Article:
Revision 1: This chart shows the time to first byte (TTFB) metric for our website over the past week.

    You might think it’s obvious what an acronym means, but a new reader may not.

  • Add a phrase or a sentence briefly explaining a concept when you introduce it.

    Revision 2: This chart shows the time to first byte (TTFB) metric for our website over the past week. TTFB measures how long it takes from when a user makes an HTTP request to when the user’s browser loads the first byte of data. It’s used as an indicator of how responsive a website is.

  • Link out to further reading. Once you define a concept and the corresponding acronym, provide a link to somewhere that the reader can learn more about that concept if they’re still curious. You don’t have to call attention to the link.

    Revision 3: This chart shows the time to first byte (TTFB) metric for our website over the past week. TTFB measures how long it takes from when a user makes an HTTP request to when the user’s browser loads the first byte of data. It’s used as an indicator of how responsive a website is.

By now, your readers are with you, and they’re ready to proceed, feeling confident that they have an idea of what you’re talking about.

Be aware of your tone

Know what kind of tone you’re going for, and be consistent. You can be colloquial or formal, but not both.

Example: We were really into this new framework that we found for like a minute or two, but the metrics captured by the system do not correspond precisely enough to our investigative goals to be useful.

Revision: We were initially enthusiastic about the X framework, but we found that it did not capture the metrics we were looking for.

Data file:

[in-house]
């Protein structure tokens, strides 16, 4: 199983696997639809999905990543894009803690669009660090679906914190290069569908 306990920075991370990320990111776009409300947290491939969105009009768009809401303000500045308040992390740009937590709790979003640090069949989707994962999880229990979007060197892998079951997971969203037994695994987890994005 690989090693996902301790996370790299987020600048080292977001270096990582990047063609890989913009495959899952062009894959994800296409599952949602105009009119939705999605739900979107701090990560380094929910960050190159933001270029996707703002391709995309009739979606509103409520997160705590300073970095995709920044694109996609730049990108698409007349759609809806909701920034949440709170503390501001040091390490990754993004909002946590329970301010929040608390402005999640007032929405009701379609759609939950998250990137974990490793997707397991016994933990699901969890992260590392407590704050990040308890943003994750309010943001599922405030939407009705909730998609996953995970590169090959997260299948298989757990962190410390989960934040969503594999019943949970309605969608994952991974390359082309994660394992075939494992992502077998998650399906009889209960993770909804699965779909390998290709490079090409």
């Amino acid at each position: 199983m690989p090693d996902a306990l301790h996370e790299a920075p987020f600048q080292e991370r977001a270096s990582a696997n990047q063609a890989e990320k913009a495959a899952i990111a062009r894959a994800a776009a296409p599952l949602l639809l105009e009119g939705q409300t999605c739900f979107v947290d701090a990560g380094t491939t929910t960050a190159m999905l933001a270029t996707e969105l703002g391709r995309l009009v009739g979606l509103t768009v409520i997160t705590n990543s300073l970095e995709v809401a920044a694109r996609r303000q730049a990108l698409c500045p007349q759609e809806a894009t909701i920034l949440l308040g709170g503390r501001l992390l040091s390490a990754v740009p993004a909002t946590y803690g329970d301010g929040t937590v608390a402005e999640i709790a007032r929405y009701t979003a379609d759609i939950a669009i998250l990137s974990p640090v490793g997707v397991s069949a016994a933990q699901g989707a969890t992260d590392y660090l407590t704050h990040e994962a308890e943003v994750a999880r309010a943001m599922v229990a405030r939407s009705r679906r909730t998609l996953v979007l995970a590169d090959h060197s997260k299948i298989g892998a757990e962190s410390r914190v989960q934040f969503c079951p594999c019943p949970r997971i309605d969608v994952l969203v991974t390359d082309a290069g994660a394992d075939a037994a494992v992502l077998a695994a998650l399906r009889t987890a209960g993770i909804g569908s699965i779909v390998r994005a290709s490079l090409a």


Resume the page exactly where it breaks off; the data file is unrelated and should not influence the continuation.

The original sentence starts out very colloquial and then morphs into formal, almost academic language. In the best case, you’ll confuse your readers about why you switched. In the worst case, you’ll completely distract them from what you’re saying.

Avoid jargon and cliches

In the business world, jargon means things like “deep dive“ and “low-hanging fruit”. Elsewhere, we love to use cliches. Especially baseball metaphors, for some reason: “step up to the plate,” “hit it out of the park,” “take a swing at it.”

It will always be better and clearer when you say exactly what you mean. Using jargon is lazy, and it assumes that the reader is part of the in-group that uses that jargon (see also: Don’t assume knowledge, above). It can be difficult for non-native English speakers (or non-Americans, when it comes to baseball) to follow your writing when you use jargon and cliches.

Example: tl;dr, if you can hack something together by EOD, that would be great.

Revision: Can you deliver a prototype by the end of today?

The original sentence has incomprehensible acronyms and tech slang, and doesn’t even sound like a request. The second one is straightforward, and asks for what the writer needs and by when.

Make use of whitespace

Whitespace is key for technical documentation but can also be used to great effect in blog posts, emails, and elsewhere. It’s hard for people to read long paragraphs, especially on a computer screen. They will zone out. Ensure that readers stay with you by visually breaking up the page and making your key points easy to identify.

A few suggestions:

  • Break up long paragraphs into multiple shorter ones.
  • Use useful subheadings to give your document some structure and allow readers to skip ahead to the section they’re interested in.
  • Use lists where relevant, because it’s easier to read a bulleted list of items than to read a paragraph with the same information.
    • When you need to convey large amounts of information (for example, in reference documentation), tables are even better than lists.
  • Use bold so that readers who skim (i.e., everyone) will still pick out your main points. (For an example, see the body of this post.)


To simplify what you’ve just read, my editing philosophy can be reduced to two tenets:

  • Say exactly what you mean, which means not relying on adverbs, jargon, cliches, or hedges, and
  • Take out all unnecessary words.

Keeping these two tenets in mind will help you in your own writing, and will give you a framework for evaluating other people’s writing. Over time, as you practice, you’ll develop your own style and preferences. You may end up diverging from some of my recommendations, and that’s great, as long as you know why you’re doing so. The point of editing is to think about how you’re using language and to make choices that suit the message you want to deliver, not to unquestioningly follow rules—mine or anyone else’s.